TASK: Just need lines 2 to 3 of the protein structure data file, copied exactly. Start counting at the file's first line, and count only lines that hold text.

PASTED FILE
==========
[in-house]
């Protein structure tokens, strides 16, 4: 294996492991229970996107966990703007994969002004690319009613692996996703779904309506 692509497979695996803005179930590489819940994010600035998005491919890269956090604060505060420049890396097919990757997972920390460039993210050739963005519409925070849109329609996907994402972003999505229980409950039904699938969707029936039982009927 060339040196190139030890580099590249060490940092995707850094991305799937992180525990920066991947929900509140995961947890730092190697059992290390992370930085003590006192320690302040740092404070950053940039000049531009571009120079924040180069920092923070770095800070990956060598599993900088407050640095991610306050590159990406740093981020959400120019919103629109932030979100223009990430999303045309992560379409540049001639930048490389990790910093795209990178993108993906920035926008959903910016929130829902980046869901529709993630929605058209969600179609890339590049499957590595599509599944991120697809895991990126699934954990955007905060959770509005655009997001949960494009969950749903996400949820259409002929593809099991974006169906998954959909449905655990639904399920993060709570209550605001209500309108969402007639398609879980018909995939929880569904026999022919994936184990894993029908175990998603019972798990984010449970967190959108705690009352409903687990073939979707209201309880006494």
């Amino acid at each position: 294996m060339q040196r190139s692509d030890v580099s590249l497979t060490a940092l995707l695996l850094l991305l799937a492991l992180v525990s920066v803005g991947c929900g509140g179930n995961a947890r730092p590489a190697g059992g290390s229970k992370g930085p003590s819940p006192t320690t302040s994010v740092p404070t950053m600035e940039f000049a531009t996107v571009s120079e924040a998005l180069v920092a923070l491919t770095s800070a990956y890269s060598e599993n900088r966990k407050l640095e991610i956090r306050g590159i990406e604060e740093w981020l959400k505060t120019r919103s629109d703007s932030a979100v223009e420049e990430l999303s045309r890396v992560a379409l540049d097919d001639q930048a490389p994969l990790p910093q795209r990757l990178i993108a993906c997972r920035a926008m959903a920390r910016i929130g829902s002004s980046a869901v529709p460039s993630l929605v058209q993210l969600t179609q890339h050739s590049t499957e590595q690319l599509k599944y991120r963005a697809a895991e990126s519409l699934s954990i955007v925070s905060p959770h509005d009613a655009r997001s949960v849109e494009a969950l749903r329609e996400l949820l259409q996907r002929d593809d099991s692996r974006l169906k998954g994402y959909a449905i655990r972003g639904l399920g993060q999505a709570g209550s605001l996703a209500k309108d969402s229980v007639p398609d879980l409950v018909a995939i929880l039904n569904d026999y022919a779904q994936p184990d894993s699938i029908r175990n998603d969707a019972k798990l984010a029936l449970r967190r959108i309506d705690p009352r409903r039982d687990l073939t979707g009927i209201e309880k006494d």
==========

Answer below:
């Protein structure tokens, strides 16, 4: 294996492991229970996107966990703007994969002004690319009613692996996703779904309506 692509497979695996803005179930590489819940994010600035998005491919890269956090604060505060420049890396097919990757997972920390460039993210050739963005519409925070849109329609996907994402972003999505229980409950039904699938969707029936039982009927 060339040196190139030890580099590249060490940092995707850094991305799937992180525990920066991947929900509140995961947890730092190697059992290390992370930085003590006192320690302040740092404070950053940039000049531009571009120079924040180069920092923070770095800070990956060598599993900088407050640095991610306050590159990406740093981020959400120019919103629109932030979100223009990430999303045309992560379409540049001639930048490389990790910093795209990178993108993906920035926008959903910016929130829902980046869901529709993630929605058209969600179609890339590049499957590595599509599944991120697809895991990126699934954990955007905060959770509005655009997001949960494009969950749903996400949820259409002929593809099991974006169906998954959909449905655990639904399920993060709570209550605001209500309108969402007639398609879980018909995939929880569904026999022919994936184990894993029908175990998603019972798990984010449970967190959108705690009352409903687990073939979707209201309880006494």
């Amino acid at each position: 294996m060339q040196r190139s692509d030890v580099s590249l497979t060490a940092l995707l695996l850094l991305l799937a492991l992180v525990s920066v803005g991947c929900g509140g179930n995961a947890r730092p590489a190697g059992g290390s229970k992370g930085p003590s819940p006192t320690t302040s994010v740092p404070t950053m600035e940039f000049a531009t996107v571009s120079e924040a998005l180069v920092a923070l491919t770095s800070a990956y890269s060598e599993n900088r966990k407050l640095e991610i956090r306050g590159i990406e604060e740093w981020l959400k505060t120019r919103s629109d703007s932030a979100v223009e420049e990430l999303s045309r890396v992560a379409l540049d097919d001639q930048a490389p994969l990790p910093q795209r990757l990178i993108a993906c997972r920035a926008m959903a920390r910016i929130g829902s002004s980046a869901v529709p460039s993630l929605v058209q993210l969600t179609q890339h050739s590049t499957e590595q690319l599509k599944y991120r963005a697809a895991e990126s519409l699934s954990i955007v925070s905060p959770h509005d009613a655009r997001s949960v849109e494009a969950l749903r329609e996400l949820l259409q996907r002929d593809d099991s692996r974006l169906k998954g994402y959909a449905i655990r972003g639904l399920g993060q999505a709570g209550s605001l996703a209500k309108d969402s229980v007639p398609d879980l409950v018909a995939i929880l039904n569904d026999y022919a779904q994936p184990d894993s699938i029908r175990n998603d969707a019972k798990l984010a029936l449970r967190r959108i309506d705690p009352r409903r039982d687990l073939t979707g009927i209201e309880k006494d």